May 19, 2013

Books of the Week:

  • The City, Stella Gemmell
  • Kitty Rocks the House, Carrie Vaughn
  • Let’s Explore Diabetes with Owls, David Sedaris

I don’t believe I could have read three more diverse books if I’d picked them out of a hat. The City is a multiple POV science fiction novel, faintly reminiscent of the George R.R. Martin “Thrones” novels. Carrie Vaughn’s latest Kitty Norville novel is a worthy entry in a very entertaining series. And David Sedaris’s latest book is, well, typical Sedaris… a collection of sardonic, bitter, and amusing essays. As always, Sedaris pokes most fun at himself.

 

I was anxious to read Gemmell’s book after I read the synopsis. This is Gemmell’s first solo book. She has previously written with her now-deceased husband, fantasy novelist David Gemmell. The City has layers upon layers, much like the structure of the city itself. From the wretched people who live in the sewers under the city to the wealthy and powerful rulers who live in the most rarefied surroundings, Gemmell ties a complex story together with characters that age and change (and sometimes die in awful ways) over the course of the novel. Gemmell has a point to make, and it’s not subtle. This book is well worth reading. A fascinating example of world-building.

 

I always enjoy Carrie Vaughn’s books. This is one I liked quite a lot; Kitty is back in Colorado after her travels of the last book, and she’s surprised to find a stranger wants to join her pack. She has confused feelings about him, and the way he gloms onto a needy pack member arouses her suspicion. Her vampire friend, Rick, faces a personal challenge when another vampire from the mysterious Order of Saint Lazarus challenges Rick’s way of life. And Kitty’s buddy Cormac screws everything up royally, at least partly due to the passenger he carries within him, a witch. You can see the next set of challenges coming up for Kitty Norville.

 

David Sedaris is more fun than a troupe of dysfunctional monkeys. I love his collections, and though Let’s Explore Diabetes with Owls may not be his funniest, anything Sedaris writes can make me laugh out loud . . . and that’s something I value more than I can say, especially in recent weeks.

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Writers have to be prepared to take their knocks when they put their work before the public, and some of the knocks are pretty hard. Some of them are sucker punches. There’s a line (and it’s not so fine) between constructive criticism and rabid attack.

 

I don’t intend to keep harping on the controversy surrounding the last book in the Sookie series, because I’m gradually putting the tension behind me, but I am thinking about issues that arose. I wonder if it’s even possible to offer constructive criticism about a 13-book series that’s at an end. Surely such criticism would only have been helpful if it had been offered earlier, so that if I felt it were valid I could implement it. I’ve read comments about past books that I really found insightful and helpful . . . but not this time, not about this book.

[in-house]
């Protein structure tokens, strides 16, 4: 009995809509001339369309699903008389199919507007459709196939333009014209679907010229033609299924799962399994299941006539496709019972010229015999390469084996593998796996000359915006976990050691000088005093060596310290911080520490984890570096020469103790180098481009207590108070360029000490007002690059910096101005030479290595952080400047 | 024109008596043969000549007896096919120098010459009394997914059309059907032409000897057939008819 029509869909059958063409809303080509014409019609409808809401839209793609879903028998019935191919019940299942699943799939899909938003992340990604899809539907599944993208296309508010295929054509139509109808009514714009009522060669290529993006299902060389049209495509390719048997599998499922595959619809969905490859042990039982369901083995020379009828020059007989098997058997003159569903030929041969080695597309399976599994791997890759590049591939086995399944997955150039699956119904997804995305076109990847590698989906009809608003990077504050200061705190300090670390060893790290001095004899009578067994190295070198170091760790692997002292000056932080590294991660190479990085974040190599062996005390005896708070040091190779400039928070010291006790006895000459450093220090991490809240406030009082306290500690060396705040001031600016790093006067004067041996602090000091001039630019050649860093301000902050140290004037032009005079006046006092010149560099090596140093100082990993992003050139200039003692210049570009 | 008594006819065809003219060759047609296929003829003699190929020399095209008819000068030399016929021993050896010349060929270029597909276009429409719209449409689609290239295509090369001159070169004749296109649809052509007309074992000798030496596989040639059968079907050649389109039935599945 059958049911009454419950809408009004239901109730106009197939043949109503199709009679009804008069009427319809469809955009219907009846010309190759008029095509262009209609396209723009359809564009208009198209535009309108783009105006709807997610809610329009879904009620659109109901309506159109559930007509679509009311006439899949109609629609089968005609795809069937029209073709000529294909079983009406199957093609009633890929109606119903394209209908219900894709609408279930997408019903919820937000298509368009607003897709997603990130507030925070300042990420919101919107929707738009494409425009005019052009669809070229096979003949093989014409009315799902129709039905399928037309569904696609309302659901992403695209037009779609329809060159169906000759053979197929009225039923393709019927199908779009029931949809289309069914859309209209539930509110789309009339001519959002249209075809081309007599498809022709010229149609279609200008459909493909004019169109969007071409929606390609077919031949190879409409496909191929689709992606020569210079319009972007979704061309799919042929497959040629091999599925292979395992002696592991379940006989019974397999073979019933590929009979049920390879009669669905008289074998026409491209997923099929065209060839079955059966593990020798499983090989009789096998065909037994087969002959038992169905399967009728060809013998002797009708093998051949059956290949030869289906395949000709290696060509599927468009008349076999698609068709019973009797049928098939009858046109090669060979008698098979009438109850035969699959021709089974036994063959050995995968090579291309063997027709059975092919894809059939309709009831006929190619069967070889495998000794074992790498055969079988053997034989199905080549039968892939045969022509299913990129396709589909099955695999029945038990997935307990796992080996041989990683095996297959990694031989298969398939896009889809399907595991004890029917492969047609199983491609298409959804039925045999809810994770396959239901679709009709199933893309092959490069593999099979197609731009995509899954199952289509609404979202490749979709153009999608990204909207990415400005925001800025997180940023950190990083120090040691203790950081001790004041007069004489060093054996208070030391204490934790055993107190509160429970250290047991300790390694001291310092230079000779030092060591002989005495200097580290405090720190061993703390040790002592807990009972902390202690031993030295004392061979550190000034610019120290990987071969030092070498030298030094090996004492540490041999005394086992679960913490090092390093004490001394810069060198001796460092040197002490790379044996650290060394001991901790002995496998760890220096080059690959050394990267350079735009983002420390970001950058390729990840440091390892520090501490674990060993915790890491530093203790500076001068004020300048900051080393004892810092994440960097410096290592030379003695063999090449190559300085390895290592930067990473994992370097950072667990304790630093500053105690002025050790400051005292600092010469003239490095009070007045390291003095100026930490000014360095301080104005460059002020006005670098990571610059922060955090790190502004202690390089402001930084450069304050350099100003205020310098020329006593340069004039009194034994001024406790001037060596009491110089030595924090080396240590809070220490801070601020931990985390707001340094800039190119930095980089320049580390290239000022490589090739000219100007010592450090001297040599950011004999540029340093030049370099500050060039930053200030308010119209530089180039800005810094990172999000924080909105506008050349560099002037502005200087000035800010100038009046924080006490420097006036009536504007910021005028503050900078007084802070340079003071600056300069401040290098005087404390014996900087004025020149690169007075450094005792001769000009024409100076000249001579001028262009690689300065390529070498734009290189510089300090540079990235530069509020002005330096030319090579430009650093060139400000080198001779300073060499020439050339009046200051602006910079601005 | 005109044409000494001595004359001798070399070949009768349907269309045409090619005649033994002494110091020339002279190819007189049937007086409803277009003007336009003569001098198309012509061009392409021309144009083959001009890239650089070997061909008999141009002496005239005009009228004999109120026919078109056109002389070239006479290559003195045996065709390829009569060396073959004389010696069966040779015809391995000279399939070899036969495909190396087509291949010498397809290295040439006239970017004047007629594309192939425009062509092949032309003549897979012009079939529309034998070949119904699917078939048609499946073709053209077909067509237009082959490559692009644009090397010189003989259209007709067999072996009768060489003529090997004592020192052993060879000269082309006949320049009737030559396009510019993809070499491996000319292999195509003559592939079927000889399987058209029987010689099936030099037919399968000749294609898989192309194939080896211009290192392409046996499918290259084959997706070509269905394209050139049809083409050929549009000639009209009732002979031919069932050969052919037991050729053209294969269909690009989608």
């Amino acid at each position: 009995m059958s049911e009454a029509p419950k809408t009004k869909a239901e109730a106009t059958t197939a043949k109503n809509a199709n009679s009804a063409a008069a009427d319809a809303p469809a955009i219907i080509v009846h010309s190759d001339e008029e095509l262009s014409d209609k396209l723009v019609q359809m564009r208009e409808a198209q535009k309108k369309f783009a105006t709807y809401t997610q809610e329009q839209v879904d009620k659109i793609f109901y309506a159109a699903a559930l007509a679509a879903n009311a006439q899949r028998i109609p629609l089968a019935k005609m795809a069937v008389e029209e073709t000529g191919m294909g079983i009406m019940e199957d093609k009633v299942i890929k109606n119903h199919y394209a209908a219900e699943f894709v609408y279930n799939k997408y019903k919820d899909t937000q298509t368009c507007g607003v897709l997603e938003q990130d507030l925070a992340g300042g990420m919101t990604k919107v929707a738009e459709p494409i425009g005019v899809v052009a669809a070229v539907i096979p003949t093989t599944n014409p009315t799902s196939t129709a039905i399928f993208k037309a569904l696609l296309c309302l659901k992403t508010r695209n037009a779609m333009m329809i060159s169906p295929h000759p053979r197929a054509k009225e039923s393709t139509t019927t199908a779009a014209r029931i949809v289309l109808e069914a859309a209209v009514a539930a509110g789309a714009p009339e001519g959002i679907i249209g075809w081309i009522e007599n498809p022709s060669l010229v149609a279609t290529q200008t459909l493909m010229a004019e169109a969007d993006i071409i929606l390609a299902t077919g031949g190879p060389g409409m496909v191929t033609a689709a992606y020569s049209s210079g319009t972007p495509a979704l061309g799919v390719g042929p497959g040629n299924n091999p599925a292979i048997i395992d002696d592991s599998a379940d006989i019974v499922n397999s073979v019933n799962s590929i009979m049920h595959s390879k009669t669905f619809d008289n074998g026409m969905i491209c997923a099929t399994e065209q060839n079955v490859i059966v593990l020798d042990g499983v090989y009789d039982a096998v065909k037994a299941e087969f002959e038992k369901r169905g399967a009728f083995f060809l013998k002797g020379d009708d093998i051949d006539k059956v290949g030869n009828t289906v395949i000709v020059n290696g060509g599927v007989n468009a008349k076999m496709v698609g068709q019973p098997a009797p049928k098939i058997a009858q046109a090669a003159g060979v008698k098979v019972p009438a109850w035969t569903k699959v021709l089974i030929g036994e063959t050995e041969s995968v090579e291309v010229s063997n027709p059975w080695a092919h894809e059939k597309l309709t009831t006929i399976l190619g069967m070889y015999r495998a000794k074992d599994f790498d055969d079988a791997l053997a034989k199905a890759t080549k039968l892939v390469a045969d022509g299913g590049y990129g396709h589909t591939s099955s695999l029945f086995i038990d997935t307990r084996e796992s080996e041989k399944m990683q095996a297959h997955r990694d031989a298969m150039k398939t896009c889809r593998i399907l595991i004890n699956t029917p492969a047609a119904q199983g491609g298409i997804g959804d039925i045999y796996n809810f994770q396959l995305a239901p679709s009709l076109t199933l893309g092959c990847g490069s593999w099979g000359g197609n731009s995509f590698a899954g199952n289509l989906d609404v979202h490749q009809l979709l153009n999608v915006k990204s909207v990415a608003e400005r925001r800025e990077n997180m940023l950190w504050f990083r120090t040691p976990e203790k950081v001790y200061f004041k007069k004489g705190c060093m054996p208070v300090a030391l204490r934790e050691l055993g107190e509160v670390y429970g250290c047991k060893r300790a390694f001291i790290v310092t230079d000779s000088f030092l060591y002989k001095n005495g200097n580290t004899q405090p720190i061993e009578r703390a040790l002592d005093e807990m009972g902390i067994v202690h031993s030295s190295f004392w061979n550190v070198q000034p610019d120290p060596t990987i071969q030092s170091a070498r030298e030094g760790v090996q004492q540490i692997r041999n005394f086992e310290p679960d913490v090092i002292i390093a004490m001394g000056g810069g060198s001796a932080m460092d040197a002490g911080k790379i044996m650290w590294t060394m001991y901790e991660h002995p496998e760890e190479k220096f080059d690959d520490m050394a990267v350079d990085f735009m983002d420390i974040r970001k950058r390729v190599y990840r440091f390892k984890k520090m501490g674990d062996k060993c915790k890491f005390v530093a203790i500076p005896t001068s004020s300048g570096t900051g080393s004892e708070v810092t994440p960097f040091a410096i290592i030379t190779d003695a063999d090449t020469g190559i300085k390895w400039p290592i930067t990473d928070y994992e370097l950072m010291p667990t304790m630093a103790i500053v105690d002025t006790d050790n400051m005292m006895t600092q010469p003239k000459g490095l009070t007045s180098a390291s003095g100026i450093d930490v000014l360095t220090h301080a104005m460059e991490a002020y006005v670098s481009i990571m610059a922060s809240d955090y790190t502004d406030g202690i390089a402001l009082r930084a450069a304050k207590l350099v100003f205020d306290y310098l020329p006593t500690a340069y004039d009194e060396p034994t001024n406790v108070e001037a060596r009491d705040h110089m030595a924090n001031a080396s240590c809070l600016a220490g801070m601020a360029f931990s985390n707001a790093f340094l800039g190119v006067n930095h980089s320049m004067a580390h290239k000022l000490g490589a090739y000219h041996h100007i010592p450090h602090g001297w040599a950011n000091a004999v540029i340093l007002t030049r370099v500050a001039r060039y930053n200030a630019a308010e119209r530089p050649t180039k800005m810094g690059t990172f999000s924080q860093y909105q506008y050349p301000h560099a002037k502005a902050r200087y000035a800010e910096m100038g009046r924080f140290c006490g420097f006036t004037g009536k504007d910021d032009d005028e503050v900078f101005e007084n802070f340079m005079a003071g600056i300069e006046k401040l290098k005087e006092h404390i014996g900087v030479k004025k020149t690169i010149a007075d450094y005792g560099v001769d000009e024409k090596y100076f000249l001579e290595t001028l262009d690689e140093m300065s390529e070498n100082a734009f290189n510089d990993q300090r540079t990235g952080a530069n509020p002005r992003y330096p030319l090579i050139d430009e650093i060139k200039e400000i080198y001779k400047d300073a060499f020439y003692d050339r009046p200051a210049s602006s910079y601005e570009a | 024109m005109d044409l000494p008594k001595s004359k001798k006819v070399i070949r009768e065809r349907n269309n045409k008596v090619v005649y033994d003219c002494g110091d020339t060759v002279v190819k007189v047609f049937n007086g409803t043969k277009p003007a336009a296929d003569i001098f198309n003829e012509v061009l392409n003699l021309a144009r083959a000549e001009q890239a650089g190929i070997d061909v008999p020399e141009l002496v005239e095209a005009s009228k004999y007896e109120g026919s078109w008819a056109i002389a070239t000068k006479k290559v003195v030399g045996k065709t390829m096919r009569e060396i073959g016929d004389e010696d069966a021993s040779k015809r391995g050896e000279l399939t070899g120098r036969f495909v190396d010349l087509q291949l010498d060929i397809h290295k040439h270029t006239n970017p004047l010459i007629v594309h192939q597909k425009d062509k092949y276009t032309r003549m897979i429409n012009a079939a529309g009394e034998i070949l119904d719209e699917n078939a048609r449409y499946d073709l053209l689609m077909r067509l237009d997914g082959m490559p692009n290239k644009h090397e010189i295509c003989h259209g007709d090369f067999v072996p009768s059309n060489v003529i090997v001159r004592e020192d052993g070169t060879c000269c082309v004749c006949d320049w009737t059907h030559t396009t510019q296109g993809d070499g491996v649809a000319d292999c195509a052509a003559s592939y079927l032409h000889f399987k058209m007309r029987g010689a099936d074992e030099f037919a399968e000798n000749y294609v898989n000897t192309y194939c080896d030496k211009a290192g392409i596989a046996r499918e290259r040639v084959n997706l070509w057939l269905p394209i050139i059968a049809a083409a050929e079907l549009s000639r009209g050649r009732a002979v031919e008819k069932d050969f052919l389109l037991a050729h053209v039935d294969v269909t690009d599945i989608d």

I tried to read the Facebook comments on my professional page, and I’m still trying to thank readers who were nice enough to say they read the book all the way through before they disagreed with me . . . because what really rankled was the hatred expressed by some readers who hadn’t read the book. They didn’t care about the thought process or the plot points that led to the conclusion of the book. All they wanted was an ending they had chosen. They ignored all the signs I’d planted so carefully to indicate where I was going. Then a vocal minority declared that the whole series was worthless if Sookie didn’t end up with the suitor they favored.

 

And an even smaller group demanded I explain and defend myself.

 

I considered that for 30 seconds.

 

Nope. Not gonna happen. At some point, I realized that nothing I did or said would even make the most virulent haters pause for a moment in their hating to consider any words of mine.

 

In the end, my sales went up. I would rather not have had to endure what I did, but did the controversy really hurt the book? No, it didn’t. It hurt my pride, and it hurt my feelings, and it provided me with some moments of anxiety. But I’m a grownup. I’ll recover.

 

So, friends and readers, onward! New books to write, new projects to consider, and new characters to create!

 

Charlaine Harris